FIG. 12 is a perspective view of a light pod according to an embodiment of the present invention.

FIG. 13 is a perspective view of a heat sink that may be used in lighting assemblies according to embodiments of the present invention.

DETAILED DESCRIPTION OF THE INVENTION

Embodiments of the present invention provide a modular lighting fixture assembly that is well-suited for use with LEDs. A mechanical thermal element, such as an elongated heat sink, provides a central structure to which multiple light pods can be removably mounted. The pods can be mounted on both lateral sides of the heat sink, so that the pods can be easily removed for cleaning, maintenance, and transport, for example. A light strip including multiple LEDs can be mounted to a surface of the heat sink on both sides. Each of the pods has a portion cutaway such that when the pods are mounted to the heat sink, the cutaway portions align with the light strips. Thus, when mounted, the light strips can be adjacent to or protrude into an interior cavity of the pods. The interior surfaces of the pods are shaped to redirect light in a particular output profile. In one embodiment, the assembly may be mounted to a ceiling and used as an overhead fixture designed to efficiently light an aisle in a retail space or a storage facility, for example.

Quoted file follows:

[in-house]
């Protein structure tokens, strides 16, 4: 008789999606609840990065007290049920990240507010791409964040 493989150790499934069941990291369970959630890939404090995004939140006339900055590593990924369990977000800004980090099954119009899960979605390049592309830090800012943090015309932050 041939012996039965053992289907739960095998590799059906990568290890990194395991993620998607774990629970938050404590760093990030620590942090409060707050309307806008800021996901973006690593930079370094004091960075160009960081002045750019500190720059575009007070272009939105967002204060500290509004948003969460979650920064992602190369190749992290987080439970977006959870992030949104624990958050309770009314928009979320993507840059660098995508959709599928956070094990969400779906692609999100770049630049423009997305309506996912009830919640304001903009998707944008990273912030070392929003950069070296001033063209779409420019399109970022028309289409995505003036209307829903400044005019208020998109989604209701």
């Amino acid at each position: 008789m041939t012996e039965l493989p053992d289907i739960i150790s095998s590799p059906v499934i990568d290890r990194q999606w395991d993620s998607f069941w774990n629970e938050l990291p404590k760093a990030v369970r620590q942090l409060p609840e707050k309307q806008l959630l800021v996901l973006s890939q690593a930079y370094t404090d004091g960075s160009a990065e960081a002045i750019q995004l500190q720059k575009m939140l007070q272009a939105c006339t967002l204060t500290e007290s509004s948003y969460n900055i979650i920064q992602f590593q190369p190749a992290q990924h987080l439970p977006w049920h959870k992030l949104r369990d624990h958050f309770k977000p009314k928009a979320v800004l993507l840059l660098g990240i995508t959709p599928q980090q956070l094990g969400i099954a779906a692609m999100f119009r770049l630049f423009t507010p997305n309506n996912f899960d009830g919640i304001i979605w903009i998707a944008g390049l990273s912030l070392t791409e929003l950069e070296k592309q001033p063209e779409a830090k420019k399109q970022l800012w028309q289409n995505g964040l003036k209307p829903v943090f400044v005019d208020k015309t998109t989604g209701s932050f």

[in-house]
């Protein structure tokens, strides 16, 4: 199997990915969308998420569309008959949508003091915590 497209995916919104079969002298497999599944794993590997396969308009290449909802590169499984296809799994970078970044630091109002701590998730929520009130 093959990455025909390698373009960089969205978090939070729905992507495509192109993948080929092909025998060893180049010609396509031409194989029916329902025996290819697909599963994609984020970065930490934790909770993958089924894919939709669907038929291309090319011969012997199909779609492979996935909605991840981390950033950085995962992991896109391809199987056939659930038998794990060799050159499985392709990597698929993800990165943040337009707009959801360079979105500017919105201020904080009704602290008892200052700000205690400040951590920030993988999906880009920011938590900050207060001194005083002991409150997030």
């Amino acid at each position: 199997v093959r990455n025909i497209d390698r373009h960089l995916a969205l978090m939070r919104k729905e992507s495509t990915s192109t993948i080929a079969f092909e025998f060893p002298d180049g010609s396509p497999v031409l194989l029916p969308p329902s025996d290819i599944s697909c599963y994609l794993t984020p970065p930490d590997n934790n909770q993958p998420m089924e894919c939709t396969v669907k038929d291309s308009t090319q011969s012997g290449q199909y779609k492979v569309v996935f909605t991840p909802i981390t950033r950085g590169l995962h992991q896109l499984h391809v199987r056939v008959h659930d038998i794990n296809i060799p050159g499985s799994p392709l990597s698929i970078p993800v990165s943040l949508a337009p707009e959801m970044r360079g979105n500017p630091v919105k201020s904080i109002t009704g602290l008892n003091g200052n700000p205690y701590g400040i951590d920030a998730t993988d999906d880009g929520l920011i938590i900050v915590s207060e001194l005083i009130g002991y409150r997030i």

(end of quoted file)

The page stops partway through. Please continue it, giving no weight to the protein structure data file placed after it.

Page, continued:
Embodiments of the present invention are described herein with reference to conversion materials, wavelength conversion materials, remote phosphors, phosphors, phosphor layers and related terms. The use of these terms should not be construed as limiting. It is understood that the use of the term remote phosphors, phosphor or phosphor layers is meant to encompass and be equally applicable to all wavelength conversion materials.

It is understood that when an element is referred to as being “on” another element, it can be directly on the other element or intervening elements may also be present. Furthermore, relative terms such as “inner”, “outer”, “upper”, “above”, “lower”, “beneath”, and “below”, and similar terms, may be used herein to describe a relationship of one element to another. It is understood that these terms are intended to encompass different orientations of the device in addition to the orientation depicted in the figures.